Most of us remember Y2K. As we edged closer to the year 2000, the world counted down, theorizing what would happen within coded computer systems as the change took place.
Luckily, Y2K wasn’t as big a deal as many thought – conspiracies surrounding computers acting on their own or simply shutting down and disabling many of the world’s most important automated functions proved to be untrue.
“The purpose of the GDPR is to unify the approach to data privacy and protect against breaches.”
Now, however, the world has something new to count down to, and this change promises to be much more real and impactful than the virtual ramifications of flipping the page on a calendar. GDPR, or the General Data Protection Regulation, will take effect on May 25, 2018, and requires specialized protections and capabilities on the part of businesses that serve countries within the European Union.
The clock is ticking: What’s changing?
While much of the world was unsure as to what would actually happen after December 31, 1999, the GDPR’s approaching deadline isn’t quite so mysterious.
Approved by EU Parliament in April of 2016, organizations located within the euro zone – and those that provide services to customers from the EU, whether those services happen in the EU or elsewhere – must comply with the regulation before the end of May, 2018. The purpose of the regulation is to unify the approach to data privacy and ensure protection against data breaches, providing a set of standards for companies to follow.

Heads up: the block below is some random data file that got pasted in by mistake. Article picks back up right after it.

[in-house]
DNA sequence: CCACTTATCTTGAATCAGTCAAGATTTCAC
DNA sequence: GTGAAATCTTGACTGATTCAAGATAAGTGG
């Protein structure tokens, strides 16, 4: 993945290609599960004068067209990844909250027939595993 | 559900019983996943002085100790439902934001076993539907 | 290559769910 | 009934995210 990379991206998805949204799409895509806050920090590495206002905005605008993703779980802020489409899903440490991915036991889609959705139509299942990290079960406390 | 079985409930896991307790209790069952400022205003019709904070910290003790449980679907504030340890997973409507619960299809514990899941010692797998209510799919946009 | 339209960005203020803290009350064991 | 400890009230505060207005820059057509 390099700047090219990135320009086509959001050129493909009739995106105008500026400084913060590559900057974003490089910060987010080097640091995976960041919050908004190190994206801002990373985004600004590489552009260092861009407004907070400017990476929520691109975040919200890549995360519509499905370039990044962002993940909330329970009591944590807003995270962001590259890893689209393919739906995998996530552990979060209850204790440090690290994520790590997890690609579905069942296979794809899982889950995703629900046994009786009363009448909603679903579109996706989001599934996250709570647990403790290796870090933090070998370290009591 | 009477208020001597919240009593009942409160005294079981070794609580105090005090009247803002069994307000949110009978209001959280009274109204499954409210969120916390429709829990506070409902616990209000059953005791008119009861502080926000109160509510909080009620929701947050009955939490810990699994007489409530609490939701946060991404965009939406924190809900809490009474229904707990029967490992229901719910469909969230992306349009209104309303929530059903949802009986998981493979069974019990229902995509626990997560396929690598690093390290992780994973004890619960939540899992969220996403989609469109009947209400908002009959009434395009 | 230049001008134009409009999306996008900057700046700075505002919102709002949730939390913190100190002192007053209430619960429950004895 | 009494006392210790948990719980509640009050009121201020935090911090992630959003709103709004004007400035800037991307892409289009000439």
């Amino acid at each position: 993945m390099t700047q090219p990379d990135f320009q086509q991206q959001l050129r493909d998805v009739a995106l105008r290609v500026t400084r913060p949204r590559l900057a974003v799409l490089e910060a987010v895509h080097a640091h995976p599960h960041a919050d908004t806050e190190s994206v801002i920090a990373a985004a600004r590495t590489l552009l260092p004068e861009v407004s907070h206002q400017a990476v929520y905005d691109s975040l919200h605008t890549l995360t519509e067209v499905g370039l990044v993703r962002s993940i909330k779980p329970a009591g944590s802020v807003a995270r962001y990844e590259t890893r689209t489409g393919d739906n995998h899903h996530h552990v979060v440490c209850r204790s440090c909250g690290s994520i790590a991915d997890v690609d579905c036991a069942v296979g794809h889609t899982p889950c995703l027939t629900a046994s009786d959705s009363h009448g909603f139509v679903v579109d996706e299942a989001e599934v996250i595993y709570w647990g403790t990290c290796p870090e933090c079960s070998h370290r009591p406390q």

EUGDPR.org pointed out that there are numerous changes that the regulation puts in place, including an increased territorial scope. In other words, businesses that reside within EU countries aren’t the only ones beholden to GDPR – any organization that processes personally identifiable data of subjects residing within the EU must follow the regulation.
Under GDPR, subjects must be:
- Notified within 72 hours, should a breach of their personal data take place.
- Provided details about the personal data an organization processes, including a digital copy of the data, and information about where it is being processed and why.
- Allowed the Right to be Forgotten, also known as Data Erasure. This right enables data subjects to prevent further use, dissemination or processing of their personal data if information isn’t relevant or the subject withdraws their consent to use it.
- Allowed the right to transmit data from one data controller or service provider to another.
What does this mean?
If your company has locations within the EU or does business there, this means you are beholden to the rules of GDPR. Your organization will require a solution that can bring all of its data together in a single place, and enable you to comply with this regulation. What’s more, as non-compliant businesses can be fined as much as 4 percent of their annual global turnover, this solution must be put in place before the May 25, 2018 deadline.
Thankfully, Unifi is here to help. Unifi’s Compliance Data Hub offers RegAlert!, a feature specifically aligned with companies’ needs under GDPR. In a nutshell, RegAlert! allows users to block unauthorized access to sensitive, personally identifiable information while notifying the organization that access was attempted. In this way, the business’s data steward can respond appropriately in line with GDPR, by either granting access on an unconditional basis for authorized users or on a restricted basis where appropriate. Unauthorized access, on the other hand, can be met with a formal prohibition from the Unifi platform.
Best of all, data access is monitored by RegAlert!, in real time, ensuring that businesses are able to respond to requests, support security and remain compliant with the rules of GDPR.
To find out more about how Unifi’s Compliance Data Hub and RegAlert! prepares your organization for the requirements of GDPR, check out our solution brief today.